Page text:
Salmon / Steelhead Overview
In Washington State as many others, you need to fish for your target specie when and where the are present. Salmon in unconfined waters are no different. Pacific Coast salmon are anadromous, which means they are born in fresh water, exit into salt water for most of their lives and return to spawn and die in freshwater. So for the uninformed, the bulk of salmon in a size that is acceptable to fish for and retain will not be in our coastal water year around, but in northern waters of Alaska or Canada.
I guess first we need to
identify the different types of salmon found in this state. For a
picture page CLICK
(1) Chinook, otherwise known as King salmon. In Canada as Springs, and if over 30# is known as a Tyee. Two common subspecies are Upriver Brights and Tulies. These are referenced to Columbia river fish. The URB are destined to return farther upriver, while the Tulies are referenced to being below Bonneville Dam. Namely fish that spawn closer to the ocean andoriginally from the Toutle River which is a tributary of the Cowlitz river. For a photo comparison of the two, CLICK HERE. The upper fish is a URB while the lower one is a Tulie. These were both caugth in the ocean off Westport WA.
(2) Coho, also known as Silver salmon
(3) Sockeye, in Alaska known as "Reds", and if landlocked in certain lakes as Kokanee
(4) Pink, also known as Humpie
(5) Chum, the technical name is Keta, many times referred to as Dog salmon
Life Cycles : Under natural conditions, salmon have life cycles of hatching from eggs laid the mature female then fertilized by a male in the gravel bars of rivers in the fall/winter of the year. From here they, (depending on the specie) either stay in the tributaries for from a week to a year before they migrate downriver & into saltwater. This saltwater could be Puget Sound or the Pacific Ocean.
Below is a pictorial view of the egg to hatched process of Coho Salmon.
Once in saltwater, they tend to follow the food source, but ultimately have a built in guidance system that turns the majority of them right handed which sends them into Canadian and Alaskan waters to spend from 2 to 5 years before they get the mature and the urge to return to the original stream they were born in. They can find this stream by a very developed sense of smell, where they were imprinted with the smell of this water during the time they spent there before migrating to the sea.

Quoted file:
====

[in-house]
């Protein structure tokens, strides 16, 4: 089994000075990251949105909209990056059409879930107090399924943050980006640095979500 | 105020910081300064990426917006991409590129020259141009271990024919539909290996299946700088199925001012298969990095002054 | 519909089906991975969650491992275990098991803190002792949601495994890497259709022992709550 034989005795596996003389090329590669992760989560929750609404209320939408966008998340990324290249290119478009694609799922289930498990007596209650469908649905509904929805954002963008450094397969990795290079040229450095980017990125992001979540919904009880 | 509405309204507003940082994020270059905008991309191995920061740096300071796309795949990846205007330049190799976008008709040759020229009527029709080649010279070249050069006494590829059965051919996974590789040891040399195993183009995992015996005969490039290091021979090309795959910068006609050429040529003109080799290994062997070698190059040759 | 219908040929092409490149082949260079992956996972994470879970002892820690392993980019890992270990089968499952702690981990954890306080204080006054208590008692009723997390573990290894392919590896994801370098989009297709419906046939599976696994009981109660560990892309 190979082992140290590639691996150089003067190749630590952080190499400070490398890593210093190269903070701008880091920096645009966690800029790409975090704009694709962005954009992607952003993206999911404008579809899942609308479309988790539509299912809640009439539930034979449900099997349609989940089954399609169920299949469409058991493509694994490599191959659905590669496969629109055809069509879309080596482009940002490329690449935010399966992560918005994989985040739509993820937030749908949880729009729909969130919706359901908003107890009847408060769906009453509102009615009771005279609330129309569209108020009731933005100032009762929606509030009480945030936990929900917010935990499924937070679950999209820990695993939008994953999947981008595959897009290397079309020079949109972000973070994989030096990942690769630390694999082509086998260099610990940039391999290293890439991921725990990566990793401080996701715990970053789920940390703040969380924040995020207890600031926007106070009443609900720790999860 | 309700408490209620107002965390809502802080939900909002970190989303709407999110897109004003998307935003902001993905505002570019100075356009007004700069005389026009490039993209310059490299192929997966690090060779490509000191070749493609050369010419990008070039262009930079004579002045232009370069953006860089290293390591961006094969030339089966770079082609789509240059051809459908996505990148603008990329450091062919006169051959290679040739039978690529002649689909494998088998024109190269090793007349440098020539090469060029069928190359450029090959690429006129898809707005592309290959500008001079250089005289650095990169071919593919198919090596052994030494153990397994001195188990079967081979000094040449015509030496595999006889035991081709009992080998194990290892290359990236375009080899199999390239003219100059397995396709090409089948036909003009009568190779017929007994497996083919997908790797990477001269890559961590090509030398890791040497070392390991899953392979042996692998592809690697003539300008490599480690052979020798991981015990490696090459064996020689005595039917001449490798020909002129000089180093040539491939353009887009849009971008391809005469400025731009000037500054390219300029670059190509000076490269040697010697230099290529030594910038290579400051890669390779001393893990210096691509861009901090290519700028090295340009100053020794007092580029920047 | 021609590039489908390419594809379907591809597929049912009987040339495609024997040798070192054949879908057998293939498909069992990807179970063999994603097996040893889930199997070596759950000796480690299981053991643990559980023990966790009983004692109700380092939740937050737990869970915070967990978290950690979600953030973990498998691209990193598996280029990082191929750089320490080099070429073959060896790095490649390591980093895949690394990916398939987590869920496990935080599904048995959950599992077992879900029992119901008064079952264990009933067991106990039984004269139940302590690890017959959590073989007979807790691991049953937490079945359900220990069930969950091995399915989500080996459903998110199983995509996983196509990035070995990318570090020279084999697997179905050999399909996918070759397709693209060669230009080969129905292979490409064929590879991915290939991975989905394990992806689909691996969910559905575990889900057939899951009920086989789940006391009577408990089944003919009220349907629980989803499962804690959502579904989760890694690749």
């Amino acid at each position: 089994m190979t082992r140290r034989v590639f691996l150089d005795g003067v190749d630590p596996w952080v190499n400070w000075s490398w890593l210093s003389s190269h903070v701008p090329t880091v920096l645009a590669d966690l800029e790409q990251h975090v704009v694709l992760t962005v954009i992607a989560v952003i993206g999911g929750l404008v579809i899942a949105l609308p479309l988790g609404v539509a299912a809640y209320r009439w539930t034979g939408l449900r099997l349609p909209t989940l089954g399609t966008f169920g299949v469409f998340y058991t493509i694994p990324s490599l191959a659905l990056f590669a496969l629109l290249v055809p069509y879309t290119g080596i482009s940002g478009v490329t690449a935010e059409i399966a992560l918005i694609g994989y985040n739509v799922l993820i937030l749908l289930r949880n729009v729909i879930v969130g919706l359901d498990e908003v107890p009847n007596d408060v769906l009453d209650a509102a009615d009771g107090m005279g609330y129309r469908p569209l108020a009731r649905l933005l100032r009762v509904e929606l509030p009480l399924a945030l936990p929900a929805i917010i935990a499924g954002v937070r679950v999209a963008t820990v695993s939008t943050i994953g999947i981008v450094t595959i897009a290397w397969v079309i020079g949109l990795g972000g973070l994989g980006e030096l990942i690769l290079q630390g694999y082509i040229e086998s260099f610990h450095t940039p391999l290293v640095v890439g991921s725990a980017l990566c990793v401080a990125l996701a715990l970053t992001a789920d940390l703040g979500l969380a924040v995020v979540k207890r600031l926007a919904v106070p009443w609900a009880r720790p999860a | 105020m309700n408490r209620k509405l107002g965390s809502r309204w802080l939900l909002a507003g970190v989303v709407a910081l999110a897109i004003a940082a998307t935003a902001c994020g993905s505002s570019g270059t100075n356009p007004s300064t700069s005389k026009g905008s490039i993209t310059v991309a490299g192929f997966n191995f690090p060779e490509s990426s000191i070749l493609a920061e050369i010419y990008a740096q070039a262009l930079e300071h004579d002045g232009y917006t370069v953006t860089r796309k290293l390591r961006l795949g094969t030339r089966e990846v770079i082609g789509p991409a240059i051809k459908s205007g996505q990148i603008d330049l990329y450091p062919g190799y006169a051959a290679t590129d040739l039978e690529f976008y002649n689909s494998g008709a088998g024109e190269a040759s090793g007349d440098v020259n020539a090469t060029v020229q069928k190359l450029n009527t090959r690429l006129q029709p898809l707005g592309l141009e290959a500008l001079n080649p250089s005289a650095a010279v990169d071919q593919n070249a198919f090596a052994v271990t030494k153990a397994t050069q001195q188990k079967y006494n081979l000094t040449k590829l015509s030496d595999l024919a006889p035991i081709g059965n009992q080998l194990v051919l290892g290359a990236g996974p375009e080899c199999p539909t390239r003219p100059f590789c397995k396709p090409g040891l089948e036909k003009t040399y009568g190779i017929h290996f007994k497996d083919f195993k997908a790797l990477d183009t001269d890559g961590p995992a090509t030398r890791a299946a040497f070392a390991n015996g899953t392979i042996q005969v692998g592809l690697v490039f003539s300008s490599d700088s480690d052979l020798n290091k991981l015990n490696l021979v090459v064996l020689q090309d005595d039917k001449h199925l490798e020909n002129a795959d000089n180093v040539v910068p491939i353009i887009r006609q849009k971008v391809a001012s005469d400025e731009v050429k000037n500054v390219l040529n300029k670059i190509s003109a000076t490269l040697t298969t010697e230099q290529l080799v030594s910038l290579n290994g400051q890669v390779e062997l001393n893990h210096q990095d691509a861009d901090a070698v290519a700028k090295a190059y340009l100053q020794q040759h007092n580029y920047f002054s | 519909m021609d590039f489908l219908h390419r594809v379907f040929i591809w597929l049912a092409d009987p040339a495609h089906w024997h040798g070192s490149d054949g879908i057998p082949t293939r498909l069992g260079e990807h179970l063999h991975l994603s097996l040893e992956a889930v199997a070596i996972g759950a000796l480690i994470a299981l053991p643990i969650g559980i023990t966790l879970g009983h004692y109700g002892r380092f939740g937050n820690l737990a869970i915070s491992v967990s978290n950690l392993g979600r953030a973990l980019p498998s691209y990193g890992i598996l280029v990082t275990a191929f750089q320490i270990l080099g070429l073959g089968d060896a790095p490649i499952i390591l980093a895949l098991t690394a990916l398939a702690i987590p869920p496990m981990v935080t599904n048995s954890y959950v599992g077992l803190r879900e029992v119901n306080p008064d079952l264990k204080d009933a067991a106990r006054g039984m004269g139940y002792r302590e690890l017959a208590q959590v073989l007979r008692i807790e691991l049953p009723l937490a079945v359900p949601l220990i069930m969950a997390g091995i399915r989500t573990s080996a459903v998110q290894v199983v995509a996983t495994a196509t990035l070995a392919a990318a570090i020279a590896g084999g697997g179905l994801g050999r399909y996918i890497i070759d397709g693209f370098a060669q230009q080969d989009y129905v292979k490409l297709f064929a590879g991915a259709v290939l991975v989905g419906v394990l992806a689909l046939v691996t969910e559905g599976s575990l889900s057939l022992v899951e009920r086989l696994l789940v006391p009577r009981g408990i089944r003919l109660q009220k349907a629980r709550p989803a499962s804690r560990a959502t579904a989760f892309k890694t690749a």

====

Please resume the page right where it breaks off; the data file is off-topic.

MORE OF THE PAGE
When they return to their home streams, these normal returns for all species are in the fall from August thru December. They spawn shortly after locating their home streams if conditions are right.
There is a spring return of Chinook to some river systems starting in April, with the Columbia River being the best known. They also return to some of the other main river systems in the state like the Chehalis and the Cowlitz. These fish will then remain in the deeper holes during the summer and spawn in late September or early October.
Fishing Seasons Set : Most of our fishing seasons are geared toward the returning fall fish because they are more in abundance. Since these fish are migrating from the northern waters down to waters off Washington State they are also targeted by both sports and commercial fishing interests from both Alaska and Canada. Here is where treaties with other entities have to be honored, otherwise we Washingtonians get only what is left over.
Or ocean and straits seasons are set by estimated returns. With the actual season coming about by all interested parties, WDFW, sports, and commercial negotiating an agreement as to how the pie is to be split in April at the final North Of Falcon process.
Fish : Each specie of fish spawn in different areas of any given river or stream. Some prefer a larger river, while others prefer a smaller stream possibly no wider than 3'. Also some spawn at different times of the year, however mostly in the fall, but spread out from early September to February.